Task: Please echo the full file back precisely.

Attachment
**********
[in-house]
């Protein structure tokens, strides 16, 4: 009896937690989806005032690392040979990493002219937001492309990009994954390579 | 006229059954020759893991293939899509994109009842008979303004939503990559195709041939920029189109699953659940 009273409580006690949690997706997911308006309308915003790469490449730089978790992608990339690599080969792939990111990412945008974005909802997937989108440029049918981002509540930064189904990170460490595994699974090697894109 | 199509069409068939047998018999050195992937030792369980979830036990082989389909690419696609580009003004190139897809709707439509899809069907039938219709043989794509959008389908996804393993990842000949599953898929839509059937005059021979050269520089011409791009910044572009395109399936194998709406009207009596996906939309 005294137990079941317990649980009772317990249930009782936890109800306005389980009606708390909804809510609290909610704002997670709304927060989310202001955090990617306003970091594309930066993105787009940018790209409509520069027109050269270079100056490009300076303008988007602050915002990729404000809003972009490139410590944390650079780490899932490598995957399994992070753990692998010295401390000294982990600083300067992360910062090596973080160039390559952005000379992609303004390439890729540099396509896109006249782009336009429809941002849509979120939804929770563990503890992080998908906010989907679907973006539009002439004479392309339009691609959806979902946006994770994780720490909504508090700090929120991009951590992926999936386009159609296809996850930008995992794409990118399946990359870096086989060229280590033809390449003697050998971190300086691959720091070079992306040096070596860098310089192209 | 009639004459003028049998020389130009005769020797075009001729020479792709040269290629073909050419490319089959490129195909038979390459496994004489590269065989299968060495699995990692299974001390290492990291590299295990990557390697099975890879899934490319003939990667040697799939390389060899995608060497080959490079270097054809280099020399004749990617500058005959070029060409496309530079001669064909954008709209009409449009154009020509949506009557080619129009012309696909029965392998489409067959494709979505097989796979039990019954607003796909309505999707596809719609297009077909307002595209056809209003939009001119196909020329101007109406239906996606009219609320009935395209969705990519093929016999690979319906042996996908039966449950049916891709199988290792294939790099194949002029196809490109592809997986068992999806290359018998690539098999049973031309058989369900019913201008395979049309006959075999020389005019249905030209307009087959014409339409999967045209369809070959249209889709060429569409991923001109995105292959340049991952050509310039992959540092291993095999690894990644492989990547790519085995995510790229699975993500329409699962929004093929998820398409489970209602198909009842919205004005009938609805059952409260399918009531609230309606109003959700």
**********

[in-house]
């Protein structure tokens, strides 16, 4: 009896937690989806005032690392040979990493002219937001492309990009994954390579 | 006229059954020759893991293939899509994109009842008979303004939503990559195709041939920029189109699953659940 009273409580006690949690997706997911308006309308915003790469490449730089978790992608990339690599080969792939990111990412945008974005909802997937989108440029049918981002509540930064189904990170460490595994699974090697894109 | 199509069409068939047998018999050195992937030792369980979830036990082989389909690419696609580009003004190139897809709707439509899809069907039938219709043989794509959008389908996804393993990842000949599953898929839509059937005059021979050269520089011409791009910044572009395109399936194998709406009207009596996906939309 005294137990079941317990649980009772317990249930009782936890109800306005389980009606708390909804809510609290909610704002997670709304927060989310202001955090990617306003970091594309930066993105787009940018790209409509520069027109050269270079100056490009300076303008988007602050915002990729404000809003972009490139410590944390650079780490899932490598995957399994992070753990692998010295401390000294982990600083300067992360910062090596973080160039390559952005000379992609303004390439890729540099396509896109006249782009336009429809941002849509979120939804929770563990503890992080998908906010989907679907973006539009002439004479392309339009691609959806979902946006994770994780720490909504508090700090929120991009951590992926999936386009159609296809996850930008995992794409990118399946990359870096086989060229280590033809390449003697050998971190300086691959720091070079992306040096070596860098310089192209 | 009639004459003028049998020389130009005769020797075009001729020479792709040269290629073909050419490319089959490129195909038979390459496994004489590269065989299968060495699995990692299974001390290492990291590299295990990557390697099975890879899934490319003939990667040697799939390389060899995608060497080959490079270097054809280099020399004749990617500058005959070029060409496309530079001669064909954008709209009409449009154009020509949506009557080619129009012309696909029965392998489409067959494709979505097989796979039990019954607003796909309505999707596809719609297009077909307002595209056809209003939009001119196909020329101007109406239906996606009219609320009935395209969705990519093929016999690979319906042996996908039966449950049916891709199988290792294939790099194949002029196809490109592809997986068992999806290359018998690539098999049973031309058989369900019913201008395979049309006959075999020389005019249905030209307009087959014409339409999967045209369809070959249209889709060429569409991923001109995105292959340049991952050509310039992959540092291993095999690894990644492989990547790519085995995510790229699975993500329409699962929004093929998820398409489970209602198909009842919205004005009938609805059952409260399918009531609230309606109003959700």